House prices continue gradual rise

House prices have continued their gradual average rise across New Zealand, driven largely by post-earthquake Christchurch rebuilding and booming Auckland, latest property figures show.

In Dunedin, residential property values were 5.1% higher than they were a year ago and have risen 2% over the past three months, government valuer QV's September figures, released this week, show.

Within the city, property value growth on the Taieri had been the lowest at 1.4% over the past year, while growth in coastal areas and on the peninsula was the highest at 10%.

Spring had generated good demand for city property, resulting in good turnouts at open homes, QV Valuer Tim Gibson said.

Lower to mid-range properties were continuing to be snapped up if priced fairly and well presented.

Property values in provincial centres were now slightly increasing almost everything and were starting to follow the trend seen in most of the main cities. In the South, property values are up everywhere except for Southland.

Nationally, property values were up 1.8% over the past three months and 5.3% over the past year, edging ahead of the previous market peak of late 2007.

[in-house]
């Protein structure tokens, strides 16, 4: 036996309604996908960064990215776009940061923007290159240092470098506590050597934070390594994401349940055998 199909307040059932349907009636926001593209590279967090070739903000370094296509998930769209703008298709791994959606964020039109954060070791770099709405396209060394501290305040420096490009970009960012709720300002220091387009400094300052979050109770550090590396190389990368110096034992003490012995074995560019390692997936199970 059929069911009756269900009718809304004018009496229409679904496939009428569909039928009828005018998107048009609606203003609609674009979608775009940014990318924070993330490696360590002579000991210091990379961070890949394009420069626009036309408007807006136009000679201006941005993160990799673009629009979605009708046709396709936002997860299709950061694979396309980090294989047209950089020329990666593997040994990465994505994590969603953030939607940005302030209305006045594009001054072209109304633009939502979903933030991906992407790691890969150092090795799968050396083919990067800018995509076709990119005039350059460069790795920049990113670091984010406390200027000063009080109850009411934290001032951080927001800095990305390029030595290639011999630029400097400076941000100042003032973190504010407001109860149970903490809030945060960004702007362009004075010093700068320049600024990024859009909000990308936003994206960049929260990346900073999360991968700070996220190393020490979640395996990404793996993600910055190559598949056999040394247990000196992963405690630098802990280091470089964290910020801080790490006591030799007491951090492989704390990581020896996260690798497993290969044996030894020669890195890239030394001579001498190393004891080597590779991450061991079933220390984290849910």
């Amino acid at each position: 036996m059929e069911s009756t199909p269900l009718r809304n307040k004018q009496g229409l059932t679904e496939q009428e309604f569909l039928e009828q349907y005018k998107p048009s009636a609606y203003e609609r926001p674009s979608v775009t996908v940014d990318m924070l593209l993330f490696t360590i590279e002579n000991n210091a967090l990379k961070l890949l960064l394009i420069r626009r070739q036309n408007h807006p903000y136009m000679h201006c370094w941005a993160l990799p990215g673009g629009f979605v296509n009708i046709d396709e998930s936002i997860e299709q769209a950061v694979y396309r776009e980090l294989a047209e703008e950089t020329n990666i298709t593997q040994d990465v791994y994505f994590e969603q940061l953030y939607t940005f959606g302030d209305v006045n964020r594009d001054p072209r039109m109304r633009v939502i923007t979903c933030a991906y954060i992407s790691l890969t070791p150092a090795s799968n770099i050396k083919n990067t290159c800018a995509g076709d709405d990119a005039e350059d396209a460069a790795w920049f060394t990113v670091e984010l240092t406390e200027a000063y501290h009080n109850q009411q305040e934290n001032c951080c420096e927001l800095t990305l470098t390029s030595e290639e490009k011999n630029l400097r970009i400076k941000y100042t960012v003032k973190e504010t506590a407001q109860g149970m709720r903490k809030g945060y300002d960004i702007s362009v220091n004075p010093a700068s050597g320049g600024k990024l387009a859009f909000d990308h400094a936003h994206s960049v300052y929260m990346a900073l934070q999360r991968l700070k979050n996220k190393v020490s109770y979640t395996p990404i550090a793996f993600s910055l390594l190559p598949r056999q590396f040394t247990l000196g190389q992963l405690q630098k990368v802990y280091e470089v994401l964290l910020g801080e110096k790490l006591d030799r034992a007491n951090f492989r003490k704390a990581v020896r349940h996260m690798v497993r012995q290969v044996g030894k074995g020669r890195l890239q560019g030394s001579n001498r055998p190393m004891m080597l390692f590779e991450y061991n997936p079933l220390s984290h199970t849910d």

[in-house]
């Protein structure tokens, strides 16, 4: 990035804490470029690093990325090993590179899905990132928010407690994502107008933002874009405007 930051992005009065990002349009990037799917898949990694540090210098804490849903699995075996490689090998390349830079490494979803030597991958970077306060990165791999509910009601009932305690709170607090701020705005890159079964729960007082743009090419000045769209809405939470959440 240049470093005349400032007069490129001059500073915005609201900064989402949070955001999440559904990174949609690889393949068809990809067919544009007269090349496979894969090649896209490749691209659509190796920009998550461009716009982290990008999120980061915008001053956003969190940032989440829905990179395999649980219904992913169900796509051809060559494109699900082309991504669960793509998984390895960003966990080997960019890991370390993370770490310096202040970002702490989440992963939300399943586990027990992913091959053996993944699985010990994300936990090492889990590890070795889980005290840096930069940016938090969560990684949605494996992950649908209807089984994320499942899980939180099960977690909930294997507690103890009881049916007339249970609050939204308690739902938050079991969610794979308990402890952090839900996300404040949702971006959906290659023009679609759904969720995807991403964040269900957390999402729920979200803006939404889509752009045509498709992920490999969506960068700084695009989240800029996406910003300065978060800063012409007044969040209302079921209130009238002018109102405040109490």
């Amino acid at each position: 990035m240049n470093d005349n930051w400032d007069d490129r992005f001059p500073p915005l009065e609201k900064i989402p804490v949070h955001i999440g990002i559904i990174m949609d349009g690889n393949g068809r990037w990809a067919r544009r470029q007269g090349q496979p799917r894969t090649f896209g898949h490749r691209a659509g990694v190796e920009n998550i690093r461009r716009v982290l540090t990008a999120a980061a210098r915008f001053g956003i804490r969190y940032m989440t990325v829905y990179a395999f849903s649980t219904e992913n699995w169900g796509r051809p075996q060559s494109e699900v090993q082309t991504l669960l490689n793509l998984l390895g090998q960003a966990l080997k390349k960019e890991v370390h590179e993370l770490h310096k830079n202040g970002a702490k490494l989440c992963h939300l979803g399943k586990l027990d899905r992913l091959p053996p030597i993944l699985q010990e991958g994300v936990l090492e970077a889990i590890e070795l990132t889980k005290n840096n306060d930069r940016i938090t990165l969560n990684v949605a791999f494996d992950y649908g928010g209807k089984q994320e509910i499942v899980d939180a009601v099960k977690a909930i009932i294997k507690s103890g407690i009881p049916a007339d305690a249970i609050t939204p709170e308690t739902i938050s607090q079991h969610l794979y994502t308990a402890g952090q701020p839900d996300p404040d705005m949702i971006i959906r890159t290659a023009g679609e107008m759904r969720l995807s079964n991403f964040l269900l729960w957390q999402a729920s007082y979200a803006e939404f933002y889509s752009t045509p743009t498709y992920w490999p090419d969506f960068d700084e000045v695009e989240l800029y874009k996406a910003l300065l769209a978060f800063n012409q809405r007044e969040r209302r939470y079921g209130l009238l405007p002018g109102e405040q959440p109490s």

The figures were released on the same day as a Massey University report showing that buying a home has become more affordable in every part of the country except Auckland over the past year.

Property prices jumped in the wider Auckland area by 2.8% over the past three months and 7.2% over the past year.

Although house prices had been slowly increasing for more than a year, QV's figures had to be put in context, research director Jonno Ingerson warned..

The rate of value increase was relatively slow, he said, now around 5% a year compared to the 10-15% the country enjoyed in the mid-2000s.

And the rise was being driven largely by Auckland and Canterbury. Taking those regions out of the equation, values across the rest of the country had increased only by about 1.5% over the past year.

First-home buyers and investors were more active in the market than they had been for several years, Mr Ingerson said.

But buyers were generally "acting carefully, doing their research and not overpaying" despite the lack of listings, which would ordinarily mean increased competition and prices.

- Additional reporting by APNZ.


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